Yen Feng
Tue, Feb 09, 2010
The Straits Times
ISD calls up pastor for insensitive comments

THE Government called up a Christian church leader yesterday after receiving complaints about online video clips that show him making insensitive comments about Buddhism.

The Internal Security Department yesterday met Senior Pastor Rony Tan, founder of the Lighthouse Evangelism independent church, and told him that what he did was wrong.

Last night, he posted an apology on the church's website, promising to respect other faiths and 'not ridicule them in any way, shape or fashion'.

Pastor's apology

I have received a number of e-mails from people who have been saddened and hurt by the testimonies of an ex-monk and an ex-nun. I realised that my presentation and comments were wrong and offensive. So I sincerely apologise for my insensitivity towards the Buddhists and Taoists, and solemnly promise that it will never happen again.

When we received those e-mails, we immediately removed the video clips from our website. I urge those who have posted those clips on YouTube to remove them as well.

After reading the frank views from those e-mails, I was also prompted to tell my members not only to continue to love souls, but also to respect other beliefs and not to ridicule them in any way, shape or fashion.

Let's put our goal to build a harmonious Singapore a top priority.'

Leaders of Buddhist, Taoist groups urge restraint

THE Singapore Buddhist Federation said Senior Pastor Rony Tan's act of apologising was the right thing to do - for a start.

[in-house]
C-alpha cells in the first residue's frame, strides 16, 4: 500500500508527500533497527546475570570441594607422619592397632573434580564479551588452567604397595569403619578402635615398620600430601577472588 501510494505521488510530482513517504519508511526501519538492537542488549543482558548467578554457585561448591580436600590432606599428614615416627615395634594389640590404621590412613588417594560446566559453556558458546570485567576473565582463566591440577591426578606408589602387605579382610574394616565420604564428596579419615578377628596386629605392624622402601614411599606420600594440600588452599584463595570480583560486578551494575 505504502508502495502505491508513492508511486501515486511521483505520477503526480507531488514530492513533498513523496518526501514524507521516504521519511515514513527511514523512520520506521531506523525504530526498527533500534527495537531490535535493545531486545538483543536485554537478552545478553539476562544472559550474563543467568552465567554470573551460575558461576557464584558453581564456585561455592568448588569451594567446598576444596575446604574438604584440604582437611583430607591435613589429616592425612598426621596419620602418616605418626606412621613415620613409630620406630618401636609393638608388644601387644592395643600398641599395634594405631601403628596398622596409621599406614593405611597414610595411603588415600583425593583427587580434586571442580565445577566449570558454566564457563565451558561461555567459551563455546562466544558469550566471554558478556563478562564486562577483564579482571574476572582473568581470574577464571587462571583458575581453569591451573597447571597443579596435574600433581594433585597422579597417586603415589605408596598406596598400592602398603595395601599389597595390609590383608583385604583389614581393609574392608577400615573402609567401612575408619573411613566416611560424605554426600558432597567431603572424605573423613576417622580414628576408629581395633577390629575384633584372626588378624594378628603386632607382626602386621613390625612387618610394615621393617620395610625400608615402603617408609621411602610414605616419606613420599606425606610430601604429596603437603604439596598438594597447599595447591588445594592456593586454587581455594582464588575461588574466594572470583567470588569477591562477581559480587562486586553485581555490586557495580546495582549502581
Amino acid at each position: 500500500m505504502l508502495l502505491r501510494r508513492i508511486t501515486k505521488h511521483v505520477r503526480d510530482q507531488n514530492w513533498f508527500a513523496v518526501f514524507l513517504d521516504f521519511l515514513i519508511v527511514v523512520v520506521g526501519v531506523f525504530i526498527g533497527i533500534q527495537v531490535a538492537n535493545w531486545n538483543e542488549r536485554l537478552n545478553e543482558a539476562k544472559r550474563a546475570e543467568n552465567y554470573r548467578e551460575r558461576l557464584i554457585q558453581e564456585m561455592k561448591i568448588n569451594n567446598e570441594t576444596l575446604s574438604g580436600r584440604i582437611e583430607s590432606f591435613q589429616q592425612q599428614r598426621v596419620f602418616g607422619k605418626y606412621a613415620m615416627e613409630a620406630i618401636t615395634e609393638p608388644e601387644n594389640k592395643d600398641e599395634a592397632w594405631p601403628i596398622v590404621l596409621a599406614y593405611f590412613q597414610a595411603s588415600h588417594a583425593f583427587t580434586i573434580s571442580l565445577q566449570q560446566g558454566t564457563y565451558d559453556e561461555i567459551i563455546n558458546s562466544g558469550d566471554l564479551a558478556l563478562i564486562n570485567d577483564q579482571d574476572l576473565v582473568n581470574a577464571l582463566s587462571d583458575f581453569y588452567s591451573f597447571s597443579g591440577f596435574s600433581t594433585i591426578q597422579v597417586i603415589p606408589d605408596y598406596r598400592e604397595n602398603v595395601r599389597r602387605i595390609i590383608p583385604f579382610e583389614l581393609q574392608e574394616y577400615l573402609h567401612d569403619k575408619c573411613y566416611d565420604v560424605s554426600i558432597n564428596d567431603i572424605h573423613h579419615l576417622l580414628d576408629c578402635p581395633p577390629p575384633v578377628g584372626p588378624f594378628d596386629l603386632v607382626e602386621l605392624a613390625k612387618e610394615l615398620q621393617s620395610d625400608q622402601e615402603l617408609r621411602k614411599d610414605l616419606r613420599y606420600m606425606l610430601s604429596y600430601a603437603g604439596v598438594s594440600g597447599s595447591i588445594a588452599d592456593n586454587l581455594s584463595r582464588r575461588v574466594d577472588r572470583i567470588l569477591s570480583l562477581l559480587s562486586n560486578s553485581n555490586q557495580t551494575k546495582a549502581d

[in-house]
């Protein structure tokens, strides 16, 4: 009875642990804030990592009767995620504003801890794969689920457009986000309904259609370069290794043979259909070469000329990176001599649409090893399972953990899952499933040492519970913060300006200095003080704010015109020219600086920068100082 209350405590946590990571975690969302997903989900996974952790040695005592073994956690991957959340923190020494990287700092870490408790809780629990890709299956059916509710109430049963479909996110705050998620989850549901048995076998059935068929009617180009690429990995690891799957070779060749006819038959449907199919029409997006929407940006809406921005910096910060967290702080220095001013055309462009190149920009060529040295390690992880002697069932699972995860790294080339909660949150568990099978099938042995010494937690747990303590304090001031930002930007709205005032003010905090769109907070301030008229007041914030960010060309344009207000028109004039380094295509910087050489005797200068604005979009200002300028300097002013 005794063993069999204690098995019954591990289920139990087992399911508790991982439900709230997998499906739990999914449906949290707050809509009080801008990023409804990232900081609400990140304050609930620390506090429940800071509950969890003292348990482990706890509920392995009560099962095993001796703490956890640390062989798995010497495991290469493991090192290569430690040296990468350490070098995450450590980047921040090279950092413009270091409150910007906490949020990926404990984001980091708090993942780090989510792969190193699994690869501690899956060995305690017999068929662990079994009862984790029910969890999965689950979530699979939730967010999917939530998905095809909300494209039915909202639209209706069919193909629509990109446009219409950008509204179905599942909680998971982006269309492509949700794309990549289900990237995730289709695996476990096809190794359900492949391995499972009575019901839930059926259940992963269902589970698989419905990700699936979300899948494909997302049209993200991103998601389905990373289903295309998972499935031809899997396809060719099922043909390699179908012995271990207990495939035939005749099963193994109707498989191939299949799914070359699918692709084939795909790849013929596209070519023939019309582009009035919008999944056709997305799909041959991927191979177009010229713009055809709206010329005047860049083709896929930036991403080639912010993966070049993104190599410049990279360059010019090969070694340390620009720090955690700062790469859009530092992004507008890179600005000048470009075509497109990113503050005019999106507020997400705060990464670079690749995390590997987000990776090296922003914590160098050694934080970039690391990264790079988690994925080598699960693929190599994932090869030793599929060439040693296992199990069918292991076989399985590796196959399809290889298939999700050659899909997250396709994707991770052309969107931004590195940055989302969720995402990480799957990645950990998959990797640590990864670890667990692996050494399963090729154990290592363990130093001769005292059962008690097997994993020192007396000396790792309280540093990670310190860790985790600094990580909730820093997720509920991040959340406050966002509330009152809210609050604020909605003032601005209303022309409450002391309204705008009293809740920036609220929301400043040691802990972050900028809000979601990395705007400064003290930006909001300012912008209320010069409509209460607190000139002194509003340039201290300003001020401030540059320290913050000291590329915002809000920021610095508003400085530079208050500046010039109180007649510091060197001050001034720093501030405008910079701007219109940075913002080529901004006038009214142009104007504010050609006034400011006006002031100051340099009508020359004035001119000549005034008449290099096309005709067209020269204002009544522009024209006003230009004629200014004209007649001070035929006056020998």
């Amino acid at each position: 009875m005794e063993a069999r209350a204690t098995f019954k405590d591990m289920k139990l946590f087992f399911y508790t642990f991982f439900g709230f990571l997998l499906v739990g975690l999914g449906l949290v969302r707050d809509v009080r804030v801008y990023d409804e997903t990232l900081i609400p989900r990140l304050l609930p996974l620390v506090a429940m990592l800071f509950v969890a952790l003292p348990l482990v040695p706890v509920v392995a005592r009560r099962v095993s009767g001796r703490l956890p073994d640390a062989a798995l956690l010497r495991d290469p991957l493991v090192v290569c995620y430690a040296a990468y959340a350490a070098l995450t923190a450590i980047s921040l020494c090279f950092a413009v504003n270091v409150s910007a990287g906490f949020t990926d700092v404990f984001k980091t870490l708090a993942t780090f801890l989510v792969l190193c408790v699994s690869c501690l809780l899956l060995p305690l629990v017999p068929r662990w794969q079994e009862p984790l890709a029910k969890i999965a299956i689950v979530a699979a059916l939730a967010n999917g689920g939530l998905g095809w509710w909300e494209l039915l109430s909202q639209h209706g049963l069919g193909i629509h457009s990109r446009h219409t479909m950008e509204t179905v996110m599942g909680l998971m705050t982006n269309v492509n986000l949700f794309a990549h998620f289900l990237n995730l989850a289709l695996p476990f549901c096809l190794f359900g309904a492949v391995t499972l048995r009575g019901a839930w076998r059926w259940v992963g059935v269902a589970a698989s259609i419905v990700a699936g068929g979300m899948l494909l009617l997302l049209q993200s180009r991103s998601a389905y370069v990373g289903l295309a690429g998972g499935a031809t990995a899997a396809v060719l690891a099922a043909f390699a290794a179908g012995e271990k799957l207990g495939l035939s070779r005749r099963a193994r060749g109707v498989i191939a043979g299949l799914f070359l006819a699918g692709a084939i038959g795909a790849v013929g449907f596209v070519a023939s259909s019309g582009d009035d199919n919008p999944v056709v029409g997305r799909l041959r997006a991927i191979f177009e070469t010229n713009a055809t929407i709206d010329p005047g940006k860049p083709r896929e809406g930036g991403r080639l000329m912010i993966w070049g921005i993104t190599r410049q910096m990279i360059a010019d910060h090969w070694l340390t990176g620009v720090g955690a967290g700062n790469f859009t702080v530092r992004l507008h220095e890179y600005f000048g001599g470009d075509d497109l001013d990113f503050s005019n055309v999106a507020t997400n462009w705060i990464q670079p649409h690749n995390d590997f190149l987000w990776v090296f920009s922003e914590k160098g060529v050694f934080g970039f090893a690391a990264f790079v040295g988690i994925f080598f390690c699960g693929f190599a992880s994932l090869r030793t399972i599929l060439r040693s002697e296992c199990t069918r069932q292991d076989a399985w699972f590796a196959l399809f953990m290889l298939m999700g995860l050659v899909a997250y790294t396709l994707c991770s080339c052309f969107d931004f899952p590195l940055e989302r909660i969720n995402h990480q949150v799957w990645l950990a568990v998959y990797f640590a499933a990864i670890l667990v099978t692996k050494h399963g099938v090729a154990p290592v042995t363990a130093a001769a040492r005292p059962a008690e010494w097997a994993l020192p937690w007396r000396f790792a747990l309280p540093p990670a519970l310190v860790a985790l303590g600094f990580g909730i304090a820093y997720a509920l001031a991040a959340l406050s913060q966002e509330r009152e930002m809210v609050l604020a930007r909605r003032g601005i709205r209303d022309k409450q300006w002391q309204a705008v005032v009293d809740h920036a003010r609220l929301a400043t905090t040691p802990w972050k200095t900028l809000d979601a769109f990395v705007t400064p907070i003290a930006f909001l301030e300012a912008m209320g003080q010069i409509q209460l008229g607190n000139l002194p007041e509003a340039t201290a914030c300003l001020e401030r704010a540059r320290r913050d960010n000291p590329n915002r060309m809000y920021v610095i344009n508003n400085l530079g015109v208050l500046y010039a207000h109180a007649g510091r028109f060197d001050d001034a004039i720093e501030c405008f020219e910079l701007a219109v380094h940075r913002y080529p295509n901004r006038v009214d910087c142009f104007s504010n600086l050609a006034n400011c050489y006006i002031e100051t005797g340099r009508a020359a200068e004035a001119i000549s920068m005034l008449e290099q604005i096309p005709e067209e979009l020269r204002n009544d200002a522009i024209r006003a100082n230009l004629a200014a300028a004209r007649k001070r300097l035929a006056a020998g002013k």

But it will still approach the authorities and have its voice heard in order to prevent similar incidents in future, it said last night.

'It is good that the authorities have looked at this matter, but this is a matter of national concern. We want to appeal to the public and the authorities to make sure there is no second time,' said the federation's secretary-general, Venerable Kwang Phing.

The man behind the controversy

SENIOR Pastor Rony Tan, founder of the Lighthouse Evangelism church, was born into a Taoist family.

In an online biography on his website, he wrote of how his childhood was a time when he was lost and bewildered, and how he 'blindly followed' the practices of his parents who worshipped 'a great variety of gods'.

He was filled with uncertainties, doubts and fears, and said that in matters of religion, 'I was left on my own to figure out the mysteries of life in order to make some sense out of sheer nonsense'.

Read the full story in Tuesday's edition of The Straits Times.

For more The Straits Times stories, click here.

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